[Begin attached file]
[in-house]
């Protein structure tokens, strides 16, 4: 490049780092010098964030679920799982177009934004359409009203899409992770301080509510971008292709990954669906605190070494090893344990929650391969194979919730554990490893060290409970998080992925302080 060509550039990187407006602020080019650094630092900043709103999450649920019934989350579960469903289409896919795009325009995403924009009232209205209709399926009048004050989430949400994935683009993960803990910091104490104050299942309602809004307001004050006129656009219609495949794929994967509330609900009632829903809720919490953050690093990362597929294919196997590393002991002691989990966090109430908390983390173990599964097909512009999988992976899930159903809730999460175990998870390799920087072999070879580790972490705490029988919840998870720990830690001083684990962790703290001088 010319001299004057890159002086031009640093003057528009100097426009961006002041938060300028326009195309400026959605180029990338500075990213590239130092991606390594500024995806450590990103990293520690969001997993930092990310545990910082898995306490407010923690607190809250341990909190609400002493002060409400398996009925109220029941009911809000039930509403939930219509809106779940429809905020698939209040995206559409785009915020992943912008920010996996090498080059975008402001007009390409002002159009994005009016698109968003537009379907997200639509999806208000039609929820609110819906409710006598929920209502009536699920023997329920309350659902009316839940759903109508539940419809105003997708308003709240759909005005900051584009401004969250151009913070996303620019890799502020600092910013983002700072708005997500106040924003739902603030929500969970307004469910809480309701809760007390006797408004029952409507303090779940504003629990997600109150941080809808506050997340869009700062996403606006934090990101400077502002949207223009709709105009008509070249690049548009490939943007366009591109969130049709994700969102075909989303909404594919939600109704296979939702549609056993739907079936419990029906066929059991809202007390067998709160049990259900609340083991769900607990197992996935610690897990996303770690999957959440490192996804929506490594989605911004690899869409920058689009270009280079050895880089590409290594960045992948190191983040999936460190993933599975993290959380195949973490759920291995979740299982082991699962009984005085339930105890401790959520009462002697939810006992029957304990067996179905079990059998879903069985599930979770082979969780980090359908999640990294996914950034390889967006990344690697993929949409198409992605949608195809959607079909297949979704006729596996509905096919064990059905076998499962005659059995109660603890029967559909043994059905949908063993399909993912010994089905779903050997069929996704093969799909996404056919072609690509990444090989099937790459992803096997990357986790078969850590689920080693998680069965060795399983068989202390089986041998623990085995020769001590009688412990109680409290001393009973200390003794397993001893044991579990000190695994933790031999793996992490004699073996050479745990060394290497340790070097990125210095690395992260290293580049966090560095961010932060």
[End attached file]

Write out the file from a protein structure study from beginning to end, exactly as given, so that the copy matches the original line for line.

[in-house]
């Protein structure tokens, strides 16, 4: 490049780092010098964030679920799982177009934004359409009203899409992770301080509510971008292709990954669906605190070494090893344990929650391969194979919730554990490893060290409970998080992925302080 060509550039990187407006602020080019650094630092900043709103999450649920019934989350579960469903289409896919795009325009995403924009009232209205209709399926009048004050989430949400994935683009993960803990910091104490104050299942309602809004307001004050006129656009219609495949794929994967509330609900009632829903809720919490953050690093990362597929294919196997590393002991002691989990966090109430908390983390173990599964097909512009999988992976899930159903809730999460175990998870390799920087072999070879580790972490705490029988919840998870720990830690001083684990962790703290001088 010319001299004057890159002086031009640093003057528009100097426009961006002041938060300028326009195309400026959605180029990338500075990213590239130092991606390594500024995806450590990103990293520690969001997993930092990310545990910082898995306490407010923690607190809250341990909190609400002493002060409400398996009925109220029941009911809000039930509403939930219509809106779940429809905020698939209040995206559409785009915020992943912008920010996996090498080059975008402001007009390409002002159009994005009016698109968003537009379907997200639509999806208000039609929820609110819906409710006598929920209502009536699920023997329920309350659902009316839940759903109508539940419809105003997708308003709240759909005005900051584009401004969250151009913070996303620019890799502020600092910013983002700072708005997500106040924003739902603030929500969970307004469910809480309701809760007390006797408004029952409507303090779940504003629990997600109150941080809808506050997340869009700062996403606006934090990101400077502002949207223009709709105009008509070249690049548009490939943007366009591109969130049709994700969102075909989303909404594919939600109704296979939702549609056993739907079936419990029906066929059991809202007390067998709160049990259900609340083991769900607990197992996935610690897990996303770690999957959440490192996804929506490594989605911004690899869409920058689009270009280079050895880089590409290594960045992948190191983040999936460190993933599975993290959380195949973490759920291995979740299982082991699962009984005085339930105890401790959520009462002697939810006992029957304990067996179905079990059998879903069985599930979770082979969780980090359908999640990294996914950034390889967006990344690697993929949409198409992605949608195809959607079909297949979704006729596996509905096919064990059905076998499962005659059995109660603890029967559909043994059905949908063993399909993912010994089905779903050997069929996704093969799909996404056919072609690509990444090989099937790459992803096997990357986790078969850590689920080693998680069965060795399983068989202390089986041998623990085995020769001590009688412990109680409290001393009973200390003794397993001893044991579990000190695994933790031999793996992490004699073996050479745990060394290497340790070097990125210095690395992260290293580049966090560095961010932060």